George Mason University

News at Mason

Kenneth S. Ball Named New Dean of Mason’s Volgenau School of Engineering

February 13, 2012

By Catherine Probst

Kenneth S. Ball. Photo courtesy of Virginia Tech

Kenneth S. Ball, L.S. Randolph Professor and head of the Department of Mechanical Engineering at Virginia Tech, has been appointed dean of Mason’s Volgenau School of Engineering, effective Aug. 10, 2012.

Ball succeeds Lloyd Griffiths, dean since 1997, who previously announced he was stepping down.

“Kenneth Ball brings an exciting background in mechanical engineering and management that will benefit not only the Volgenau School of Engineering but the university as a whole,” says Mason Provost Peter Stearns. “I am very excited for the new ideas and opportunities Dr. Ball will bring with him to the school.”

Prior to joining the faculty at Virginia Tech, Ball served as the Temple Foundation Endowed Faculty Fellow in Engineering No. 5 at the University of Texas at Austin. In 1992, he received the National Science Foundation’s Young Investigator Award. Ball is also a fellow of the American Society of Mechanical Engineers and a registered professional engineer.

“After reviewing the credentials of many qualified candidates, the search committee felt that Dr. Ball’s academic background and leadership experience, as well as his passion for helping students discover knowledge in the engineering field, make him the ideal person to lead the Volgenau School of Engineering in its future successes,” says School of Management Dean Jorge Haddock, who chaired the search committee. “This was further validated by the campus community in the interview process.”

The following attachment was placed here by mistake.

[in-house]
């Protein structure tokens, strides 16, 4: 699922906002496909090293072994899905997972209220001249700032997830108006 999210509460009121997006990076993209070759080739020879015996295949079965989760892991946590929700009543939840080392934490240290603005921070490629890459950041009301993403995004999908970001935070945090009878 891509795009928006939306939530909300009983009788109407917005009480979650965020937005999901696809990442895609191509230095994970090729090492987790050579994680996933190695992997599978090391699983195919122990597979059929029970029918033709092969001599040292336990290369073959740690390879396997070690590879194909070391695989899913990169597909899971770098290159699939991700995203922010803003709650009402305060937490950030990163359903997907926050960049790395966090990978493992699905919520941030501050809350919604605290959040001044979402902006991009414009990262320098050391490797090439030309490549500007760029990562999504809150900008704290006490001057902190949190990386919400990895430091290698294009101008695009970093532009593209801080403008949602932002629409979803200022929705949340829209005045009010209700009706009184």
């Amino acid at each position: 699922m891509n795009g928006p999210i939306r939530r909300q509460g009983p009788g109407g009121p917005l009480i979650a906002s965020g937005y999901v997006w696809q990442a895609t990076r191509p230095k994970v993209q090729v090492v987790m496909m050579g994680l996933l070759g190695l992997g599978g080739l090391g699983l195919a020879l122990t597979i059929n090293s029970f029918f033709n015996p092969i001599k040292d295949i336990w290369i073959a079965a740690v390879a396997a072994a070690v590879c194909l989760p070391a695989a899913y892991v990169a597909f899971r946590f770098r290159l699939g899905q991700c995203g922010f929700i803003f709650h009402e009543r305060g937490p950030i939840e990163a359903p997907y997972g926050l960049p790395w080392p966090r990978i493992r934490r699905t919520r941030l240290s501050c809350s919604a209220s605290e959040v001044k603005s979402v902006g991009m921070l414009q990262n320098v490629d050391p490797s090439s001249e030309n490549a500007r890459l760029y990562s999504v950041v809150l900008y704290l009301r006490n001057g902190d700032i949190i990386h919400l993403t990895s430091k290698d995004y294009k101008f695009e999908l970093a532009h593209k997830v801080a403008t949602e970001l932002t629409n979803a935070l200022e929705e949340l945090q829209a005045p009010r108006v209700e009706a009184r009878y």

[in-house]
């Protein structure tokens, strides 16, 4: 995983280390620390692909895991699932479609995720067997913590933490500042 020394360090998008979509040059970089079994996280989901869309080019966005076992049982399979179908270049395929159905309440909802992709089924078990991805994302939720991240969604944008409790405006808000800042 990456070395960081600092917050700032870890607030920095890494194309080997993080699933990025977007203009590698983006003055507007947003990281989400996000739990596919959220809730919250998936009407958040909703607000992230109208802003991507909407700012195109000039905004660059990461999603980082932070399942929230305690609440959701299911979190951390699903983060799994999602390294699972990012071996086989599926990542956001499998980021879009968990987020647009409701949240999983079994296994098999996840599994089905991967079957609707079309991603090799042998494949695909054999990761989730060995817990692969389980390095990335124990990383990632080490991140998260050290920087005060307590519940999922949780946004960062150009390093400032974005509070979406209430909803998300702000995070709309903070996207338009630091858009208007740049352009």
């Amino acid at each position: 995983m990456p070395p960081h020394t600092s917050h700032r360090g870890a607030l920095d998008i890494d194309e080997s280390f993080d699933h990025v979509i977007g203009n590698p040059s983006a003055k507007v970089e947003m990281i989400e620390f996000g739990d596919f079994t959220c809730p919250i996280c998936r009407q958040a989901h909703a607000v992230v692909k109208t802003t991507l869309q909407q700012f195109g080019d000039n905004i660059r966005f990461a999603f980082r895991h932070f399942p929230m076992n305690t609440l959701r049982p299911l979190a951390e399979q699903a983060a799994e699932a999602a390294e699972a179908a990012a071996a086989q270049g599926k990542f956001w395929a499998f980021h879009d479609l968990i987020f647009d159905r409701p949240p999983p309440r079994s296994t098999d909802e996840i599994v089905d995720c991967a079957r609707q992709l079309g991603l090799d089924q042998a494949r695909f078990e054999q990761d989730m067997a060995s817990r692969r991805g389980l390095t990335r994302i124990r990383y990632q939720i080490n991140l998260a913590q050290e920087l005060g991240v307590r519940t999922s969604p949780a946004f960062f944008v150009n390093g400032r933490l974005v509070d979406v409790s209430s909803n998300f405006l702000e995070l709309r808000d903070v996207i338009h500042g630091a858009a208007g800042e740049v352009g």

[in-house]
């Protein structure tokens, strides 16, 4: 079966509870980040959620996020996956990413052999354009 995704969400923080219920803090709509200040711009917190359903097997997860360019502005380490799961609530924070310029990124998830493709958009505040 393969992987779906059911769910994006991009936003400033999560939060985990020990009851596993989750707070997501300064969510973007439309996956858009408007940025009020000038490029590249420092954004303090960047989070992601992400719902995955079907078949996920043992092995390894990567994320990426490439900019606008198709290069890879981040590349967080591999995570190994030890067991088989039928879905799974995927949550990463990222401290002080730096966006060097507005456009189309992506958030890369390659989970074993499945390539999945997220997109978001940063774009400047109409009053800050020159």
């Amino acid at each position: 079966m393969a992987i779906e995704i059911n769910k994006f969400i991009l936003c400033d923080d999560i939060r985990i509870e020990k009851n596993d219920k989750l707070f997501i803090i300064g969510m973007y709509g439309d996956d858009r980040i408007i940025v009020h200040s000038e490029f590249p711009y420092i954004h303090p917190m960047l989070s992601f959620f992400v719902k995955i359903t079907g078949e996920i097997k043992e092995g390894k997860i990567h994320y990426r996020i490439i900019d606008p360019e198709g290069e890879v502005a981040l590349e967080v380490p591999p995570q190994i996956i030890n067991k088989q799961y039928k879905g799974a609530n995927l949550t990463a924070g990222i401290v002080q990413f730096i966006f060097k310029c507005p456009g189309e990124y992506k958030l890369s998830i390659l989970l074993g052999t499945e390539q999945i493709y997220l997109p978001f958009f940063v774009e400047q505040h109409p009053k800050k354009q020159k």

During his career, Ball has published more than 100 technical articles and reports on topics such as computational fluid dynamics and heat transfer; transport phenomena in materials processing and manufacturing; and turbulent flow. He has given more than 80 technical presentations at conferences and workshops. In addition, Ball has more than $20 million in externally sponsored funding for current and completed projects and program development in mechanical and nuclear engineering. He also has two U.S. patents filed or in application.

While at Virginia Tech, Ball has hired more than 30 new faculty members and has led the department through an aggressive expansion, with research expenditures increasing from about $4 million annually to approximately $20 million annually.

“I am very excited and honored to become the next dean of the Volgenau School of Engineering at George Mason University,” says Ball. “I look forward to working with the faculty, staff and administration in the school and share their enthusiasm for preparing our students to become leaders in the engineering field.”

Ball received his PhD from Drexel University and served as a postdoctoral research associate in the Center for Fluid Mechanics, Turbulence and Computation at Brown University. He holds an MS in mechanical engineering from Drexel University and a BS in mechanical engineering from Lehigh University.